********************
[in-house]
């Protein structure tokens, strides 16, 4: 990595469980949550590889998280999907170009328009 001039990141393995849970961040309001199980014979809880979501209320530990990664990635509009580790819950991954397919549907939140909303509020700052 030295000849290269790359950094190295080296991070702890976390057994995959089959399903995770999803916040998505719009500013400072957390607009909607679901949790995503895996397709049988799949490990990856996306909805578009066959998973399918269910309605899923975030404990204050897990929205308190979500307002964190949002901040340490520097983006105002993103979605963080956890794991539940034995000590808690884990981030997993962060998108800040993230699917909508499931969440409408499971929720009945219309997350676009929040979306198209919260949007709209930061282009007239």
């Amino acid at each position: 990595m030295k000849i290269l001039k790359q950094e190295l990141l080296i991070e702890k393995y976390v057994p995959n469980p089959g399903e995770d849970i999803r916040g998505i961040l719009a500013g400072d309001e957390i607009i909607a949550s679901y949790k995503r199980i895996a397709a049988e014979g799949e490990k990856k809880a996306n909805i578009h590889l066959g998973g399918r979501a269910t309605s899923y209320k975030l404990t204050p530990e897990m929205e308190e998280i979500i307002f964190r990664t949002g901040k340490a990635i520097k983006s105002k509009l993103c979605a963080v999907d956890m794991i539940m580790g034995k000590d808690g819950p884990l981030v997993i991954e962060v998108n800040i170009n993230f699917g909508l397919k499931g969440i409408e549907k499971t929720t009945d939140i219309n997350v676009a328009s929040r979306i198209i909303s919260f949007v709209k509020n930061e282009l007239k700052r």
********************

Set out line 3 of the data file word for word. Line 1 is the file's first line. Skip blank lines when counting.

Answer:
């Amino acid at each position: 990595m030295k000849i290269l001039k790359q950094e190295l990141l080296i991070e702890k393995y976390v057994p995959n469980p089959g399903e995770d849970i999803r916040g998505i961040l719009a500013g400072d309001e957390i607009i909607a949550s679901y949790k995503r199980i895996a397709a049988e014979g799949e490990k990856k809880a996306n909805i578009h590889l066959g998973g399918r979501a269910t309605s899923y209320k975030l404990t204050p530990e897990m929205e308190e998280i979500i307002f964190r990664t949002g901040k340490a990635i520097k983006s105002k509009l993103c979605a963080v999907d956890m794991i539940m580790g034995k000590d808690g819950p884990l981030v997993i991954e962060v998108n800040i170009n993230f699917g909508l397919k499931g969440i409408e549907k499971t929720t009945d939140i219309n997350v676009a328009s929040r979306i198209i909303s919260f949007v709209k509020n930061e282009l007239k700052r």